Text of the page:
Time-State Analytics—Why Everyone Should Care

What is a video streaming company presenting at a conference on innovative data systems? Video experience has a lot in common with apps, delivery tracking, cybersecurity, IoT and more.

This week, Henry Milner, a principal engineer at Conviva presented our paper: Raising the Level of Abstraction for Time-State Analytics With the Timeline Framework at the Conference on Innovative Data Systems Research (CIDR) in Amsterdam. CIDR is the premier venue in data systems research to inform the next frontier of data processing which “ .. encourages papers about innovative and risky data management system …., and provocative position statements … presents novel approaches … to inspire discussions on the latest innovative and visionary ideas.” This article will share what this “risky” and “provocative” Time-State Analytics and Timeline Frameworks are, and why the community is excited about them.

Introducing Time-State Analytics

Let me start with some typical data analysis Conviva runs to support leading video streaming providers. Our customers care a lot about video buffering as it impacts user experience. To this end, they monitor “connection-induced rebuffering” to inform operational decisions, e.g., which users are suffering and how do we remediate them. A common query is: “How much time did a user spend in connection-induced rebuffering while using Content Delivery Network or CDN C1?”

While this intent is easy to state, computing such a metric at scale over raw measurement streams is certainly not. This query involves stateful and context-sensitive analysis over continuous time. That is a mouthful, so let me deconstruct it using the example in Figure 1.

Figure 1: A sequence of player events reported from which we need to compute rebuffering to inform real-time decisions for CDN selection.

  • Stateful: We need to reconstruct the state of the video player from this event stream, e.g., when was it in initialization vs. play vs. buffering, when was it using different CDNs, and so on.
  • Context-sensitive: We need to consider the context of other actions and history, e.g., not include time spent buffering during initialization or just after a user seek.
  • Continuous time: We need to not only capture “events” but model continuous intervals, e.g., ignore buffering occurring within 5 seconds of seek.

Figure 2: Many domains of Big Data processing require stateful context-sensitive “Time-State Analytics” capabilities for driving operations.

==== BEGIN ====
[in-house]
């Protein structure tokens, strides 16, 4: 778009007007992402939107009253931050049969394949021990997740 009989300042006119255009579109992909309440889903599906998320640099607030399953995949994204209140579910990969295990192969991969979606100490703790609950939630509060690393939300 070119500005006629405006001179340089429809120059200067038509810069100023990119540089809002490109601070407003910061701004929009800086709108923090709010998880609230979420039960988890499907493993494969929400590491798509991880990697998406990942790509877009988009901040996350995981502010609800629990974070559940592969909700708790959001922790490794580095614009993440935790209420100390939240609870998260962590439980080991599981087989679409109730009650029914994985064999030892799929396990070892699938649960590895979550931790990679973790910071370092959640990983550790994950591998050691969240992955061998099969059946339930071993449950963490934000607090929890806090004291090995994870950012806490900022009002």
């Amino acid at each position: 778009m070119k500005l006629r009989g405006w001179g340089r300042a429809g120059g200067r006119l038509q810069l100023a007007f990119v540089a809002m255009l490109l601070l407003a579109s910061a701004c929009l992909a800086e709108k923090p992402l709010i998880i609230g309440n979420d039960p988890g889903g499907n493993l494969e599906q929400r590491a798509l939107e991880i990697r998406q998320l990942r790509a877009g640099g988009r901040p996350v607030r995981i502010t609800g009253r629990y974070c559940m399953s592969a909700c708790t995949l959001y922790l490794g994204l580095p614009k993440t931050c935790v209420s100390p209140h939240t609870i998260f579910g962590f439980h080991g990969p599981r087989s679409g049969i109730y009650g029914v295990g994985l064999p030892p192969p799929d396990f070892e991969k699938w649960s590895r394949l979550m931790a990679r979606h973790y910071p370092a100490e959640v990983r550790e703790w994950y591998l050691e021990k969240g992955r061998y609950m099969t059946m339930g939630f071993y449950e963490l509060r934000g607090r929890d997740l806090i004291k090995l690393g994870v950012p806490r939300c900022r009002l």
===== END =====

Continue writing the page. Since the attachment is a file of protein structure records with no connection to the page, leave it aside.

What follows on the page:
We refer to these kinds of queries at Conviva as “Time-State Analytics.” These stateful context-sensitive analysis (over event streams with continuous time semantics) are in sharp contrast to traditional database queries that only need simple filter and aggregate operations over tabular data (like a spreadsheet). Capturing these kinds of metrics precisely and in real-time are mission critical for driving our customers’ operations.

Now, if you’re wondering if these kinds of queries are critical for operations in your domain too, the answer is a resounding yes! Time-State Analytics pervades all domains of everyday life. Think about monitoring baggage delays in airline apps or food delivery tracking in app-based ordering (Apps); monitoring a user’s transaction journey to detect credit card fraud (Fintech); flagging computers for signs of intrusion (Cybersecurity); monitoring devices in the field to track their health (IoT); and many more.

All these examples involve modeling the “stateful” evolution of some real-world phenomena (e.g., user behavior, baggage status), over “continuous time” (e.g., within the last ten seconds) and carefully measured in the “context” of other events in that event stream (e.g., after clicking, after ordering).

Key takeaway: Many domains require new “Time-State” analytics queries. They entail stateful, continuous time, and context-sensitive processing of large-scale event streams to drive technical and business operations that are not well served by traditional data processing.

Time-State Analytics needs a new data processing solution.

Even though Time-State requirements are pervasive, the ugly truth is that these are incredibly hard to implement. Why? Using traditional data processing systems involves high development effort/complexity and entails poor cost-performance tradeoffs at scale.

Conviva has more than 15 years of experience using state-of-the-art Big Data technologies (e.g., Hadoop, Apache Spark, Spark Streaming, Apache Druid) to serve its customers data analysis requirements. Using traditional database and streaming abstractions has consistently failed us in supporting Time-State Analytics queries, with respect to high development efforts and poor performance.

The root of this problem is that existing data processing systems (RDBMS, Streaming Systems, Timeseries databases) are based on a tabular model: either one row per measurement event or one row per discrete timestamp, with more columns indicating the measurements we received.

Unfortunately, the tabular model and relational algebra that back it is a poor basis for stateful, context-sensitive, continuous-time calculations. They do not support natural operations for these. Thus, we end up with hack-ish and unreadable code like what is shown in Figure 3. Even as the designers of this query, we still need to stare at this for a while just to understand it. So, when our developers must write code like this for hundreds of metrics for customers, it involves long development time and the need to avoid many subtle bugs.

Furthermore, it’s also bad for performance. It is hard for a query engine to extract structure from such complex queries to apply optimizations. The consequence is running such a query at scale can result in high cloud costs.

Figure 3: Complex and unnatural query we need to write to express rebuffering calculation over a tabular abstraction.

Key takeaway: The consequence of using a tabular/relational abstraction for Time-State Analytics is high development effort and buggy/hard to reason code, and low cost/high performance at scale.

What is the Timeline framework?

“Geometric abstractions are powerful tools” – Fred Brooks